In short, the idea behind how micrometers work is a combination of these two: the working principle of the differential screw and the distance magnifying that is affected by the thimble diameter. In this page, we only explain the micrometer working principle of the mechanic type one.
According to Wikipedia,
“A differential screw is a mechanism used for making small, precise adjustments to the spacing between two objects (such as in focusing a microscope, moving the anvils of a micrometer, or positioning optics)”.
This mechanism, the differential screw, allows the spindle able to go forward and backward in an extremely tiny movement. In the best micrometer, it can reach up to 0.0001mm per adjustment. This mechanism only behaves to the way the spindle acts in forward and backward direction.
Magnifying the Distance
In the way the spindle moves in rotating direction, its distance is very clear to see. So, when the spindle moves 1mm in forward direction, the rotating distance is definitely longer than that. The thimble’s rotation distance is equal to its circumference.
Let’s explain it in the following example.
When a thimble rotates completely, the adjustment distance in forward direction is observed as 1mm. On the other hand, the adjustment distance in rotation direction (the circumference) is observed as 10mm. Having that said we can conclude that the ratio is 1:10.
This is the magnifying process happens.
Every time the spindle moves 1mm in forward direction, the thimble also moves 10mm in rotation direction. Suppose the micrometer has 0.1mm resolution. How could you read the graduations of 0.1mm, 0,2mm, 0.3mm, … and 0.9mm in 1mm space? It’s too narrow. You may not want to read it.
Things happen differently if we employ the thimble to be the place of those (0.1mm, 0,2mm, 0.3mm, … and 0.9mm) graduations. If the thimble’s circumference is 10mm linearly, it should be visible to put 10 lines of graduation there. So, we can print 0.1mm per 1mm.
Having that said, every time the spindle adjust forward in a range of 0.1mm, the thimble is spun 1mm. The 1mm space is magnified into 10 graduations which consist of 0.1mm spacing each graduation. Remember that this is only an example. The real micrometers have more than that 10 graduations.
If you need a clearer explanation, then the video below will help you a lot. The micrometer working principle is explained at the time span of 1:24 to 4:43.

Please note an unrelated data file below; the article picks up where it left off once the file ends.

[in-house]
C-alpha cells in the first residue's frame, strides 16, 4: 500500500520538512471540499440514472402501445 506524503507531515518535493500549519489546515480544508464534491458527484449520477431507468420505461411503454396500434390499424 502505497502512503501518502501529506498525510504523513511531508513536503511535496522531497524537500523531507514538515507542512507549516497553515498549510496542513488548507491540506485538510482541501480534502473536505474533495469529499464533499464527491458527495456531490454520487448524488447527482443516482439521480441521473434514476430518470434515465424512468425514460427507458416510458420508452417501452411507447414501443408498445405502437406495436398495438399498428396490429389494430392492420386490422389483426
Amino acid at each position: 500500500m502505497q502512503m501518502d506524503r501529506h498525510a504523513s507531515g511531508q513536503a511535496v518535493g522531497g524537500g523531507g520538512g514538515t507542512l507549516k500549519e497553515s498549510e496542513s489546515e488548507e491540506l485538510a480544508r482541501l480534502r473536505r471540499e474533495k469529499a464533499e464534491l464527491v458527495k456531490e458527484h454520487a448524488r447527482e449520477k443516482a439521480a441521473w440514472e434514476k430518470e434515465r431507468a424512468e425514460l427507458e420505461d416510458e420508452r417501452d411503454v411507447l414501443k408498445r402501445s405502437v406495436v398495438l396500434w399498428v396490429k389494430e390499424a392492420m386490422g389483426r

Another Way to Understand How Micrometers Work
Before you read the entire article, we recommend you know all the terms below:
- Pitch. Pitch is the nearest distance between two closest thread peaks. It can be also described as the nearest distance of one complete rotation in forward direction.
- Spindle. The spindle is the movable part of the micrometer that secures to the objects to be measured. It’s actually a long metal that extends until reaching the ratchet.
- Threaded spindle. It is the part of the spindle that is threaded. Almost half of the spindle is threaded like a screw.
To understand how a micrometer works easier, you are better off looking at the internal mechanism directly. If you disassemble the micrometer, you’ll find that the spindle is actually a long threaded cylindrical metal. However, it is hidden because the sleeve and barrel (thimble) cover it.
The video above will help you visualize better disassembling a micrometer. Watch from minute 5:16 to 12:35. From the video, you’ll also see how the spindle actually is.
This threaded spindle is the key part of a micrometer. It’s where the differential screw working principle occurs. If you look at it carefully, the barrel (thimble) connects to the spindle. So, when you rotate the thimble, the spindle will rotate as well and move forward or backward as desired.
Suppose that the pitch length of the micrometer you are disassembling is 1mm and the measurement range is 25mm (≈1inch). It can be concluded that it must have at least 25 threads (25:1=25).
The most interesting part of a micrometer is the 1mm above. It will be divided or magnified again by the number of graduations available on the thimble. If we assume the thimble provides 50 graduations (0 to 49), it means the resolution is 0.02 (1mm:50=0.02). So, the magnifying is 50 times. Furthermore, the micrometer is stated able to detect any thickness or length or movement per 0.02mm.
The most common smallest scale is in millimeter. To put those 50 graduations on the thimble and they are set to be easy to see, then the space between each mark should be 1mm in length. That being said, the total circumference is 50mm in linear measurement.
This magnifying is very helpful in measurement. You certainly don’t want to read the terribly tiny 50 graduations in 1mm space, do you? Once again, the thimble helps significantly magnify the 1mm space into a wider 50mm space.
How the way micrometers work is actually amazing. It’s able to detect any movement within a very tiny distance. Even it’s possible to make it more precise again.
After you read this article, please answer the questions below!
- What is the most important part of the micrometer that makes the micrometer able to move very tiny distance and able to measure up to 0.001mm?
- How could you get that 0.001mm number?
- The threaded spindle and the thimble diameter. The threads make the spindle able to go forward and backward in the extreme small movement. Further, the diameter of thimble allows it to magnify that small distance into smaller ones.
- That 0.001mm value above is found from the calculation. The forward distance of one rotation is divided by the number of graduations. It has a big correlation between the precision and the thimble diameter. The wider the diameter, the smaller the number can be.